The current findings are clinically important because they imply that the vulnerability of the upper airway to collapse increases dose-dependently with increasing depth of sevoflurane anesthesia. A narrow airway is vulnerable to collapse for several reasons.1 In accordance with Laplace’s law, a narrow radius of curvature requires a greater transmural pressure to maintain sufficient wall tension to oppose collapse. In addition, the greater resistance of the narrow airway requires a more negative intraluminal pressure during inspiration, which increases its tendency to collapse. Nonetheless, the structural and functional characteristics of the pediatric airway render it more resistant to collapse than that of the adult.18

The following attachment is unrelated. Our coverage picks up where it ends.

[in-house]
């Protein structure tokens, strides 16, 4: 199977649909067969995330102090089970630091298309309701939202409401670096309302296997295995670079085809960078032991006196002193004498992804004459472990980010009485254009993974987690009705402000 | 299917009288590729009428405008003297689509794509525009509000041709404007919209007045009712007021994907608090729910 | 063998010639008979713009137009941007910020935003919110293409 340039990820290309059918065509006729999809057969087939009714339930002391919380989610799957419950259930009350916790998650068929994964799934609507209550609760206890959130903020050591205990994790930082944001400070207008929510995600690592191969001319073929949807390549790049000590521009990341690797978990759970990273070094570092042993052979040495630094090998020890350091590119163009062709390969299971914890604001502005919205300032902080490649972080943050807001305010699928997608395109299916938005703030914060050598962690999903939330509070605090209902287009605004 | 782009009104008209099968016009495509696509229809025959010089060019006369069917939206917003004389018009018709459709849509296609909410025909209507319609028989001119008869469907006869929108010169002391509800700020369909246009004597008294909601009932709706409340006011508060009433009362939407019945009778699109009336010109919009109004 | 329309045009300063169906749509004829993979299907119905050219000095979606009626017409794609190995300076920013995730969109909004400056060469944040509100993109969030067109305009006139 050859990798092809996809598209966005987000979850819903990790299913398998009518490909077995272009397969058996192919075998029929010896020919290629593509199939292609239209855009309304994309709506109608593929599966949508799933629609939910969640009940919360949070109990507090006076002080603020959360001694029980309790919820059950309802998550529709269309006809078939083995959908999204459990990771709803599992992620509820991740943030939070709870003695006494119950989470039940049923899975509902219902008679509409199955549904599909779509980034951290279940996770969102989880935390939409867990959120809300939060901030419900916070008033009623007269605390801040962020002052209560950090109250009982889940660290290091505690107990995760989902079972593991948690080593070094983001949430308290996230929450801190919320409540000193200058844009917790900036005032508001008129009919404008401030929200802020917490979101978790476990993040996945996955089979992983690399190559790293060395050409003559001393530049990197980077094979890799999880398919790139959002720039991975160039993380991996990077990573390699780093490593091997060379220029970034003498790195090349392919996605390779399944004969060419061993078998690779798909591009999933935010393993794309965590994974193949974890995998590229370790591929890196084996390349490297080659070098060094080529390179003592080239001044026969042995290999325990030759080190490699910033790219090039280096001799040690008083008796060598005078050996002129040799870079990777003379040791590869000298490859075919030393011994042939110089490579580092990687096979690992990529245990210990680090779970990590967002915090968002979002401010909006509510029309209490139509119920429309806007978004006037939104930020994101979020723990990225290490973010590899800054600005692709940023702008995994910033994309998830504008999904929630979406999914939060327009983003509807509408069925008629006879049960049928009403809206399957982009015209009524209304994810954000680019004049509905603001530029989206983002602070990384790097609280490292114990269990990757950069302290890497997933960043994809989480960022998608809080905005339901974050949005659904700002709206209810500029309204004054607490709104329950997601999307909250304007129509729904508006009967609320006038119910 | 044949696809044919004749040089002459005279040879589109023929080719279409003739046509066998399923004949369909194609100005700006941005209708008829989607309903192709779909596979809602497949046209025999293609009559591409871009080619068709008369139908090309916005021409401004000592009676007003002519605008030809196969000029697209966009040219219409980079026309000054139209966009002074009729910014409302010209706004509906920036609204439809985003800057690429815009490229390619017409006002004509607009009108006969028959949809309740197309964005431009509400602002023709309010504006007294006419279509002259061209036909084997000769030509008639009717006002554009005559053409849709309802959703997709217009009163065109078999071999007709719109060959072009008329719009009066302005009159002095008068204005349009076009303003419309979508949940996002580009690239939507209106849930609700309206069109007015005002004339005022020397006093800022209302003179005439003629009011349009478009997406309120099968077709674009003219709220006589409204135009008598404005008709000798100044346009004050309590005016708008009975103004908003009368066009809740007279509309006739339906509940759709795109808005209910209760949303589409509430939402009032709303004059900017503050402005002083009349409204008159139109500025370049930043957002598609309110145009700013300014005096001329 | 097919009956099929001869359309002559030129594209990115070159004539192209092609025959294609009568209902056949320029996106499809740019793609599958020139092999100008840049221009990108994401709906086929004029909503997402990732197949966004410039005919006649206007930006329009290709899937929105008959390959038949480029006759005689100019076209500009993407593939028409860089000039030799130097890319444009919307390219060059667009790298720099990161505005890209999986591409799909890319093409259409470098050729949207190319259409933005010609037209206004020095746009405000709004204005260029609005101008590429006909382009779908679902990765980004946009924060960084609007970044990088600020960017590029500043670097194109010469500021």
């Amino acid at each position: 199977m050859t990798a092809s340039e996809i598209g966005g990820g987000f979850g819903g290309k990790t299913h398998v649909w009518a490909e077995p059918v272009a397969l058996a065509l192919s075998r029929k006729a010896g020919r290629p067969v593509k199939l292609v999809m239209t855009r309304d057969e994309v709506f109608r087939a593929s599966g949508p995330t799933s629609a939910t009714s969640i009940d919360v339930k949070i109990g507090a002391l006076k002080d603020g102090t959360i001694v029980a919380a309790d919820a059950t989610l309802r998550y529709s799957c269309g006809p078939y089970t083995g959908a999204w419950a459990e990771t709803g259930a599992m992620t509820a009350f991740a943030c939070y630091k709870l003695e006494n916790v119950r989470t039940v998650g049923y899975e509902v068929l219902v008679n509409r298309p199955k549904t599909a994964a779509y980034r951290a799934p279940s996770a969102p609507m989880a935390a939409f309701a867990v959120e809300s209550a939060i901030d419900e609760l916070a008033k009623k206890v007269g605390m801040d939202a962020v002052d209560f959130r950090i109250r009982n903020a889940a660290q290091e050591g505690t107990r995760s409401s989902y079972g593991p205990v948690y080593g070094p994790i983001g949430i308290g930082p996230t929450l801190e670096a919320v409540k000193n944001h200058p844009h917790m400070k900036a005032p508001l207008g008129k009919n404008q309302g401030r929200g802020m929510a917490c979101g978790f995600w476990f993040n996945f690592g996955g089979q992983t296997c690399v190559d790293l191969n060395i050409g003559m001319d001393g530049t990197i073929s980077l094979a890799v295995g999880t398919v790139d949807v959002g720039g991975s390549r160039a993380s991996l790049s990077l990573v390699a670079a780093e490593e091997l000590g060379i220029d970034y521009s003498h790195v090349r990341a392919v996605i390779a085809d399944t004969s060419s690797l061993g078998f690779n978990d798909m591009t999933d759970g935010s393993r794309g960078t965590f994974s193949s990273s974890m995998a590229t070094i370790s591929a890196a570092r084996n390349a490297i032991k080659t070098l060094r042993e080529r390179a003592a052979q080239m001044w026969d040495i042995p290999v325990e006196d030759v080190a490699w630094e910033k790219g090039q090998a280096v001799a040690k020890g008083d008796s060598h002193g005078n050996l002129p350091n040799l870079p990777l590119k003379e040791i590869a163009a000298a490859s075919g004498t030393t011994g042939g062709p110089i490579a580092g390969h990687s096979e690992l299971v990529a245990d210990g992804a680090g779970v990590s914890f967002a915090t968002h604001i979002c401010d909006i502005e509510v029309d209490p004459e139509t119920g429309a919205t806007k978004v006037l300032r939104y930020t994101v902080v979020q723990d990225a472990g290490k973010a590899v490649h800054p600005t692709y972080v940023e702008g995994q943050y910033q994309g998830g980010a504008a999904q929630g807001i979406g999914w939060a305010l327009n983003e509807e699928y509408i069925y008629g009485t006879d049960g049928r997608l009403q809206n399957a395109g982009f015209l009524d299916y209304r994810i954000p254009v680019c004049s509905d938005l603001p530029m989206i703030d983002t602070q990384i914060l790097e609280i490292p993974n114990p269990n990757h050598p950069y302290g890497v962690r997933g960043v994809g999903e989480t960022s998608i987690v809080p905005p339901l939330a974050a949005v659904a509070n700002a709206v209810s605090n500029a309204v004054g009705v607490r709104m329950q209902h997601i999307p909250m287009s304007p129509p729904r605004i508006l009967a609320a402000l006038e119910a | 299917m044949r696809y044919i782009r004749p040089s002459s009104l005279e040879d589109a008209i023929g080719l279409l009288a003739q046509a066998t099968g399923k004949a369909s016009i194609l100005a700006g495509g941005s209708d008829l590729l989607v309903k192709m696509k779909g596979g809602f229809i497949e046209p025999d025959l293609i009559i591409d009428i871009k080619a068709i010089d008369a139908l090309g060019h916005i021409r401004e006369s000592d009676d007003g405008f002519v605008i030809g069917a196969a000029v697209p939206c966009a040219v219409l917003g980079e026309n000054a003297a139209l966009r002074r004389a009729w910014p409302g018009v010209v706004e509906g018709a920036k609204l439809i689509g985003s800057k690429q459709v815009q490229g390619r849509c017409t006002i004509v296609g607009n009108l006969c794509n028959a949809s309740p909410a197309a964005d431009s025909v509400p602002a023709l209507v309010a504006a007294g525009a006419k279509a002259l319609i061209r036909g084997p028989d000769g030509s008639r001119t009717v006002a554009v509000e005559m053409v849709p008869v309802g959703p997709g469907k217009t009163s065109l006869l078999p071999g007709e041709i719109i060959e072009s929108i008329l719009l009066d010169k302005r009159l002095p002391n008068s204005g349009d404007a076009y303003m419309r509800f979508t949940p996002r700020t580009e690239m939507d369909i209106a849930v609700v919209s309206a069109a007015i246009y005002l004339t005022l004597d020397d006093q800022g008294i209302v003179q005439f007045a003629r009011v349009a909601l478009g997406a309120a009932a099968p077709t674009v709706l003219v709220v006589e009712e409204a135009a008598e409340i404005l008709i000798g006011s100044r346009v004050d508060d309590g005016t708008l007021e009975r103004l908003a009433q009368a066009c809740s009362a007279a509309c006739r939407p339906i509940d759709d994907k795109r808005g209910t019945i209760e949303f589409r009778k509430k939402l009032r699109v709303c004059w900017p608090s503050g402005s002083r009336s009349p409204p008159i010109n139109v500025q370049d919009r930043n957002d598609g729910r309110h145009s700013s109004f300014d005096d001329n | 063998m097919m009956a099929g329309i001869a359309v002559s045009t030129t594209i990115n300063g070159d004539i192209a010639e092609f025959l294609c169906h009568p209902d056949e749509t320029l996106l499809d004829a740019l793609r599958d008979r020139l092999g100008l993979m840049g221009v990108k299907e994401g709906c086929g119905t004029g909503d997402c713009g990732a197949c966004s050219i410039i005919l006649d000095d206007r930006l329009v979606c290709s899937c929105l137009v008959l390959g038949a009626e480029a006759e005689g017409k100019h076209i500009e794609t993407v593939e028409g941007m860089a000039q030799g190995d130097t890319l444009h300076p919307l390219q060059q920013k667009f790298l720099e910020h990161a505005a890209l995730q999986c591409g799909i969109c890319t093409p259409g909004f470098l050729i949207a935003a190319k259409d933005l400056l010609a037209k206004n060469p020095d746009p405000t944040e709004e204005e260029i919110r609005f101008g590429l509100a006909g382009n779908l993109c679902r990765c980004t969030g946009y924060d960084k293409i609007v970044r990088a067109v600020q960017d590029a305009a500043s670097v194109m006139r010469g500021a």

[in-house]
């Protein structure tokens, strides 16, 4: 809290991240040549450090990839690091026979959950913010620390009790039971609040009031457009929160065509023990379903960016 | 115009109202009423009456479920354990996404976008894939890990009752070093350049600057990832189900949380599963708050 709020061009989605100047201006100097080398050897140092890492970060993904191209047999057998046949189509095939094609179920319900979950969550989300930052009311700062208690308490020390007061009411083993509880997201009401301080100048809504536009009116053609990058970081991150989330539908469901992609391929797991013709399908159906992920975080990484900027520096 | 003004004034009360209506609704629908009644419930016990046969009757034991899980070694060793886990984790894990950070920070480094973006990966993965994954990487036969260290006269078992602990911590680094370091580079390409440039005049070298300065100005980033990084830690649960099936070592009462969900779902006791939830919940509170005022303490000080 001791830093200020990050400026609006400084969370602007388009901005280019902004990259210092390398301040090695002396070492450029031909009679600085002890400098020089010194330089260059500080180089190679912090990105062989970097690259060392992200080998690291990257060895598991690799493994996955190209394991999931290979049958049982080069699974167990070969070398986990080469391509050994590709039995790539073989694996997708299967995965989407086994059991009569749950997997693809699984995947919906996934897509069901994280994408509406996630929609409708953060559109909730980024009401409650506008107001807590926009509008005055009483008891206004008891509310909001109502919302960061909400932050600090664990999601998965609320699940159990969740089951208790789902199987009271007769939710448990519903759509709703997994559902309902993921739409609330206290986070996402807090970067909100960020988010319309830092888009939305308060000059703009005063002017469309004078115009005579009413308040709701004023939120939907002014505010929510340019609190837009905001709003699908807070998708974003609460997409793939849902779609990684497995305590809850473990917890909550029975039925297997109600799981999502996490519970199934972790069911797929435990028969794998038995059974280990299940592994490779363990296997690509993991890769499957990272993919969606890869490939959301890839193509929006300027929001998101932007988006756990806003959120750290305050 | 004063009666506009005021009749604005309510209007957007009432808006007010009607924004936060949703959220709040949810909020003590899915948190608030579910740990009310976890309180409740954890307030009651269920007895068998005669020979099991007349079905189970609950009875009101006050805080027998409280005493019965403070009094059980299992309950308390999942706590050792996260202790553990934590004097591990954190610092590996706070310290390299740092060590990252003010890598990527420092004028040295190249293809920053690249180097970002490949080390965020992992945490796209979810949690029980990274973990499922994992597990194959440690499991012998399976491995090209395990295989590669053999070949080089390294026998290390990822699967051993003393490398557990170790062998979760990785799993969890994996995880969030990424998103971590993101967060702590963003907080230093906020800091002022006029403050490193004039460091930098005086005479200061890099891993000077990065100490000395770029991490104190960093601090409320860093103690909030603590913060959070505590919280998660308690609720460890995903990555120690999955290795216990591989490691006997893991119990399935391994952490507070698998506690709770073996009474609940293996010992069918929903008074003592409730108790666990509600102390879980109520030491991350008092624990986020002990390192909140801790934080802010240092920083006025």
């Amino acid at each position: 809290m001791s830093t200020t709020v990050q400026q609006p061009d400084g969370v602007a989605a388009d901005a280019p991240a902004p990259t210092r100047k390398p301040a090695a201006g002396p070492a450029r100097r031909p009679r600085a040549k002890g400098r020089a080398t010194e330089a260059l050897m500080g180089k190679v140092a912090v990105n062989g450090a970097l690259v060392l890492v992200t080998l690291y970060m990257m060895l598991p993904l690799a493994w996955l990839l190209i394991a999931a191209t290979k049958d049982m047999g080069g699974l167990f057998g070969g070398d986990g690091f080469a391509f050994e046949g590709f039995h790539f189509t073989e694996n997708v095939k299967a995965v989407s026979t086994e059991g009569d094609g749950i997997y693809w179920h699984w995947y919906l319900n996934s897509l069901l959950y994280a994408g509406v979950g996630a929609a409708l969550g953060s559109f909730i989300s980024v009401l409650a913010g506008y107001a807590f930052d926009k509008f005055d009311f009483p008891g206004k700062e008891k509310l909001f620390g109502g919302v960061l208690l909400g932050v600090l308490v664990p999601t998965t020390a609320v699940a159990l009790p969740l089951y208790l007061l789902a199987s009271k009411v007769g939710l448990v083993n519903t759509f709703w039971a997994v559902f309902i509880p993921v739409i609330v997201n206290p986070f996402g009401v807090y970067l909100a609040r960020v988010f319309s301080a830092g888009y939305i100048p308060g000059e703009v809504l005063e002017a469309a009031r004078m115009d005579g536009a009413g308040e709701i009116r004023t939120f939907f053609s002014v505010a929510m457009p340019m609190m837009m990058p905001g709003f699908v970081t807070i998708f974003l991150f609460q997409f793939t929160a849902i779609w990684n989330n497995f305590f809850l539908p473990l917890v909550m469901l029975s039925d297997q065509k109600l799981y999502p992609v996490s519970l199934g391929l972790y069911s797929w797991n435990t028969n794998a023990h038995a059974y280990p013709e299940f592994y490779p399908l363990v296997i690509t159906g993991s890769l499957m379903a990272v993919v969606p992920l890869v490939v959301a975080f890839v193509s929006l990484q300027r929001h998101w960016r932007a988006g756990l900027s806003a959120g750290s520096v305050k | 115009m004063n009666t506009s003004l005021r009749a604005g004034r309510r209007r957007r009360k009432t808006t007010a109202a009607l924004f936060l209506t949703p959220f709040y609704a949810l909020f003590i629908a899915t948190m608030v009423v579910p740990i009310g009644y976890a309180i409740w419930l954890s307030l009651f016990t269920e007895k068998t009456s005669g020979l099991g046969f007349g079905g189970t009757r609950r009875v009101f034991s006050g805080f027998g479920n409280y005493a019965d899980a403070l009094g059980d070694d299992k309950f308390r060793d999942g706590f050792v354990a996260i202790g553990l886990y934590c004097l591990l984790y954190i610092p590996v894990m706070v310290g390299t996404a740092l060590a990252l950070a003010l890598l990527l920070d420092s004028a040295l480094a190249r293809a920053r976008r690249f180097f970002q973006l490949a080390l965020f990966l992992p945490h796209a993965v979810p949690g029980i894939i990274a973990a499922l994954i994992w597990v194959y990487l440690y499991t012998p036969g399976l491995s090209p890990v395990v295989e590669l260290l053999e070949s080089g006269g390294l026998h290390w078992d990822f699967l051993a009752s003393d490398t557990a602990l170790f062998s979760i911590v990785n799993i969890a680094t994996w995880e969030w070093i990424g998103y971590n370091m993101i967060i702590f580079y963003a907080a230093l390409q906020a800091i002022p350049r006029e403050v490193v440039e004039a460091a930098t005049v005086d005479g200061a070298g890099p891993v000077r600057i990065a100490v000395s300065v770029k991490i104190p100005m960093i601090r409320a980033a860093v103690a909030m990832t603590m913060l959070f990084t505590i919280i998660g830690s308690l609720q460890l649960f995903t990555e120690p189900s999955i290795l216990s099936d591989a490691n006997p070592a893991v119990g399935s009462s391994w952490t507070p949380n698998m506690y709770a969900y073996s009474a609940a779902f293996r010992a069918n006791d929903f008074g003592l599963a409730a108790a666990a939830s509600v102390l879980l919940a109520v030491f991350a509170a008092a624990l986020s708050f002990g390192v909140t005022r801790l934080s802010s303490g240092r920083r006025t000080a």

In the current study, the retropalatal region was the narrowest part of the airway in the majority of children irrespective of the depth of anesthesia. This region is also the most common site of airway collapse during anesthesia and in some patients with obstructive sleep apnea.8,19–21 In a previous study evaluating the effect of propofol anesthesia on upper airway caliber in children, we showed that the magnitude of airway narrowing with propofol was least at the level of the soft palate and greatest in hypopharynx at the level of the epiglottis.5 Although the lack of a specific measure of depth of anesthesia makes it difficult to compare equipotent anesthetic concentrations in the two studies, it is notable that for comparable reductions in hypopharyngeal caliber, sevoflurane seems to cause a greater percent reduction in caliber at the level of the soft palate compared with propofol. The clinical implication of these findings—that inhalational anesthesia with sevoflurane may be associated with a greater propensity for airway obstruction at the level of the soft palate compared with equipotent propofol anesthesia—remains to be established. Of interest, as the depth of anesthesia increases, the increase in airway collapsibility seems to be more linear for propofol than for isoflurane.4,8